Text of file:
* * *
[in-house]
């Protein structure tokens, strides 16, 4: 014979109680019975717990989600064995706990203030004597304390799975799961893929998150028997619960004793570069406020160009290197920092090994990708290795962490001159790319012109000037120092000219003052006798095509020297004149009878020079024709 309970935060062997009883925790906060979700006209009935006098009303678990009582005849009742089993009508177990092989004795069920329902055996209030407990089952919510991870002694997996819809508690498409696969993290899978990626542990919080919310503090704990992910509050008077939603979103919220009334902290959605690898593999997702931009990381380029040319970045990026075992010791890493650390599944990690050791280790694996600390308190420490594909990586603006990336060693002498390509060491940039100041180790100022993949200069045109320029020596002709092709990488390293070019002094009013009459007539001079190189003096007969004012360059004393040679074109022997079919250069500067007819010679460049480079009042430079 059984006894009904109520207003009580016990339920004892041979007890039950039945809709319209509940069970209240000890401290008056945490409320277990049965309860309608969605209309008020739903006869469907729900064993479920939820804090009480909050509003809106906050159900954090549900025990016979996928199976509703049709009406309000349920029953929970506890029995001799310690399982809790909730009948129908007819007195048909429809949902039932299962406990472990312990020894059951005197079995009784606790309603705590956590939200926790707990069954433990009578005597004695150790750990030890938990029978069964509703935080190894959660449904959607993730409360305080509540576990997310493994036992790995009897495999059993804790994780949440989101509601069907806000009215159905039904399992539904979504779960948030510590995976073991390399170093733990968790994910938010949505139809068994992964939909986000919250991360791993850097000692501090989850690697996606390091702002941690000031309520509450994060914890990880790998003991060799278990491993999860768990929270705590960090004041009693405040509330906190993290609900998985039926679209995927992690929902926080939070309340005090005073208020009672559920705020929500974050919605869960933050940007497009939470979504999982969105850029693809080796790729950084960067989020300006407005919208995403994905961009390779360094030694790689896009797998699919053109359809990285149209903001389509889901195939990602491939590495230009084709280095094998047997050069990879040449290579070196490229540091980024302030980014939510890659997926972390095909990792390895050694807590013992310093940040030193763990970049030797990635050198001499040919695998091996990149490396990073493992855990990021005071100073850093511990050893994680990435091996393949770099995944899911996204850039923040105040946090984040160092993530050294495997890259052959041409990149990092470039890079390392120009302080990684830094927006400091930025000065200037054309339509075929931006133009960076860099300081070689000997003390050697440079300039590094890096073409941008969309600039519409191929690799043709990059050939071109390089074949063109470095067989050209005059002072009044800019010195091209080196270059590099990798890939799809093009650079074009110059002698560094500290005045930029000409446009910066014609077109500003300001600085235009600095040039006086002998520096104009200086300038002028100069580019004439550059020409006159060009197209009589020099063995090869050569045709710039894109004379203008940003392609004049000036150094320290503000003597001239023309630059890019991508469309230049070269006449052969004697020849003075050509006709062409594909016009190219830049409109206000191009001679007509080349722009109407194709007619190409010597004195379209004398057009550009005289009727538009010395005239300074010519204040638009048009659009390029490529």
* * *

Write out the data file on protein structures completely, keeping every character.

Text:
[in-house]
């Protein structure tokens, strides 16, 4: 014979109680019975717990989600064995706990203030004597304390799975799961893929998150028997619960004793570069406020160009290197920092090994990708290795962490001159790319012109000037120092000219003052006798095509020297004149009878020079024709 309970935060062997009883925790906060979700006209009935006098009303678990009582005849009742089993009508177990092989004795069920329902055996209030407990089952919510991870002694997996819809508690498409696969993290899978990626542990919080919310503090704990992910509050008077939603979103919220009334902290959605690898593999997702931009990381380029040319970045990026075992010791890493650390599944990690050791280790694996600390308190420490594909990586603006990336060693002498390509060491940039100041180790100022993949200069045109320029020596002709092709990488390293070019002094009013009459007539001079190189003096007969004012360059004393040679074109022997079919250069500067007819010679460049480079009042430079 059984006894009904109520207003009580016990339920004892041979007890039950039945809709319209509940069970209240000890401290008056945490409320277990049965309860309608969605209309008020739903006869469907729900064993479920939820804090009480909050509003809106906050159900954090549900025990016979996928199976509703049709009406309000349920029953929970506890029995001799310690399982809790909730009948129908007819007195048909429809949902039932299962406990472990312990020894059951005197079995009784606790309603705590956590939200926790707990069954433990009578005597004695150790750990030890938990029978069964509703935080190894959660449904959607993730409360305080509540576990997310493994036992790995009897495999059993804790994780949440989101509601069907806000009215159905039904399992539904979504779960948030510590995976073991390399170093733990968790994910938010949505139809068994992964939909986000919250991360791993850097000692501090989850690697996606390091702002941690000031309520509450994060914890990880790998003991060799278990491993999860768990929270705590960090004041009693405040509330906190993290609900998985039926679209995927992690929902926080939070309340005090005073208020009672559920705020929500974050919605869960933050940007497009939470979504999982969105850029693809080796790729950084960067989020300006407005919208995403994905961009390779360094030694790689896009797998699919053109359809990285149209903001389509889901195939990602491939590495230009084709280095094998047997050069990879040449290579070196490229540091980024302030980014939510890659997926972390095909990792390895050694807590013992310093940040030193763990970049030797990635050198001499040919695998091996990149490396990073493992855990990021005071100073850093511990050893994680990435091996393949770099995944899911996204850039923040105040946090984040160092993530050294495997890259052959041409990149990092470039890079390392120009302080990684830094927006400091930025000065200037054309339509075929931006133009960076860099300081070689000997003390050697440079300039590094890096073409941008969309600039519409191929690799043709990059050939071109390089074949063109470095067989050209005059002072009044800019010195091209080196270059590099990798890939799809093009650079074009110059002698560094500290005045930029000409446009910066014609077109500003300001600085235009600095040039006086002998520096104009200086300038002028100069580019004439550059020409006159060009197209009589020099063995090869050569045709710039894109004379203008940003392609004049000036150094320290503000003597001239023309630059890019991508469309230049070269006449052969004697020849003075050509006709062409594909016009190219830049409109206000191009001679007509080349722009109407194709007619190409010597004195379209004398057009550009005289009727538009010395005239300074010519204040638009048009659009390029490529």